Romans

Saint Columba converting King Brude of the Picts to Christianity, Scottish National Portrait Gallery

Does the Fierce Reputation of The Picts Reflect Reality?

It’s not that the Picts, a group of British Isle inhabitants, were that different from native Britons around the fourth century, a historian suggests in a new book. It’s just that Julius Caesar didn’...
The Best Preserved Roman Temple? From Emperors to Founding Fathers, Elite Connections Maintained the Maison Carrée

The Best Preserved Roman Temple? From Emperors to Founding Fathers, Elite Connections Maintained the Maison Carrée

The Maison Carrée (which means ‘Square House’ in French) is an ancient monument located in Nîmes, a city in the Occitanie region of southern France. This building was built during the 1st century BC...
Huns in battle with the Alans, 1870s engraving after a drawing by Johann Nepomuk Geiger (1805-1880)

Merciless Marauders or Fearsome Fighters? The Terror Tactics of the Huns

Ruthless and unpredictable, few armies have been as terrifying as the Huns. Descending on a town like a whirlwind from hell, the savage horsemen killed indiscriminately – combatants and civilians,...
Valuable Enough to Kill For: 4,000-Year-Old Mine Which Was Hijacked by Foreign Forces Uncovered in Spain

Valuable Enough to Kill For: 4,000-Year-Old Mine Which Was Hijacked by Foreign Forces Uncovered in Spain

Archaeologists in Spain have uncovered sophisticated mining operations in Munigua, which were in operation as long ago as 4,000 years, but first Carthage and then Romans hijacked them for the vitally...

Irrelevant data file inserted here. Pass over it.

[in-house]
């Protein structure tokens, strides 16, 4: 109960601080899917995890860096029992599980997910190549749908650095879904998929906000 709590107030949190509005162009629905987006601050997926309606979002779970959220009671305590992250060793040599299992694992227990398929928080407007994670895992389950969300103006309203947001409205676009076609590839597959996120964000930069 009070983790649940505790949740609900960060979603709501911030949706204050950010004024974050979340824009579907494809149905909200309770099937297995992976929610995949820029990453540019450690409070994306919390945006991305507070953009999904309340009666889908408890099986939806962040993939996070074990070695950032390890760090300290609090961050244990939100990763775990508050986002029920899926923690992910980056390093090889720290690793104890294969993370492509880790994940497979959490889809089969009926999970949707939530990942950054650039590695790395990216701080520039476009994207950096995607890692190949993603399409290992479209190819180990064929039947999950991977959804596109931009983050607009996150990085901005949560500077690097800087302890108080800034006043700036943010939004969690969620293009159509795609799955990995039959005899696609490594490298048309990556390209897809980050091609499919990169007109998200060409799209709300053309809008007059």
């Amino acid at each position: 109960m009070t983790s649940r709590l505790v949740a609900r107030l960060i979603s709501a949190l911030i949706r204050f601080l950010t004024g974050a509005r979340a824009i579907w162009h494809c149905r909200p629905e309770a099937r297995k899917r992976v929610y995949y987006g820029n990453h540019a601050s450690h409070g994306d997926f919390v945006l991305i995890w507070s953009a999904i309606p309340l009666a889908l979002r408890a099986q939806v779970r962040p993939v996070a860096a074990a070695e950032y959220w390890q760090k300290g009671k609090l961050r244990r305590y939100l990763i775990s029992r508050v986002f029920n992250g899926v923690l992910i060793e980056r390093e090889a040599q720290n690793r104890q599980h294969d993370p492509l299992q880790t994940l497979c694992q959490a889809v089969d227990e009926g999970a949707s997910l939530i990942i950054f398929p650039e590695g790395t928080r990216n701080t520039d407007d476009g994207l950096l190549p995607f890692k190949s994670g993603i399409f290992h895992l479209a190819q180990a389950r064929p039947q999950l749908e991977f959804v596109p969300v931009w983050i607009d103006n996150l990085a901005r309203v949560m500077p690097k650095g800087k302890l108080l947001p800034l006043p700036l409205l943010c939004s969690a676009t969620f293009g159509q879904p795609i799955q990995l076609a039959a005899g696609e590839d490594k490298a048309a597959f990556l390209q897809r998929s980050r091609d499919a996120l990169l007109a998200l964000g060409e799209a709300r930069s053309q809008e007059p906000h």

A group of Trinovantes at a graveside in Colchester by Peter Froste.

The So-Called Druid of Colchester: Physician, Mystical Man, or Both?

In 1996, a team of researchers unearthed a unique burial of a mysterious man. The odd remains and specific funerary equipment thrilled the archaeologists. Was the man who lived 2,000 years ago an...
Attila and his Hordes

The Hunnic War Machine: Horsemen of the Steppe – Part II

The steppe has produced many notable horse archers who brought terror and devastation to the known world during ancient times. But of the many steppe peoples who penetrated the civilized world, none...
Reenactors of Hunnic Warriors of the Steppe

The Hunnic War Machine: The Push Westward – Part I

The steppe has produced many notable horse archers who brought terror and devastation to the known world during ancient times. But of the many steppe peoples who penetrated the civilized world, none...
Main: Featured image: Oak Island, Nova Scotia, Inset: The Roman sword found in water just off the mysterious Oak Island, Nova Scotia.

Roman Sword discovered off Oak Island radically suggests Ancient Mariners visited New World 1,000 years before Columbus

Researchers investigating the mysterious Oak Island, located on the south shore of Nova Scotia, Canada, have made a startling announcement regarding the discovery of a Roman ceremonial sword and what...
The triumphal arch and city gates of the ancient Cilician city of Anazarbus in southern Turkey; archaeologists are excavating and restoring the city.

Dig uncovers gladiatorial ring in an ancient Cilician city of Turkey

The long reach of the Roman Empire was felt in southern Turkey, where in the town of Anazarbus the Romans erected a triumphal arch after defeating a Parthian force in the first century BC and where...
Pre-Roman tomb in Pompeii

Extremely rare discovery of Pre-Roman tomb in Pompeii will shed light on its early history

Archaeologists have unearthed an extremely rare 4 th century BC tomb of a woman dating to before the Roman presence in Pompeii, when the Samnites occupied the area. Evidence suggests the Romans knew...
Roman settlement

1,900-Year-Old Roman Village unearthed in Germany

The ancient Romans had an insatiable desire to conquer territory and they ranged far outside Italy to do so. An excavation this summer revealed that one place where the Romans had an outpost was in...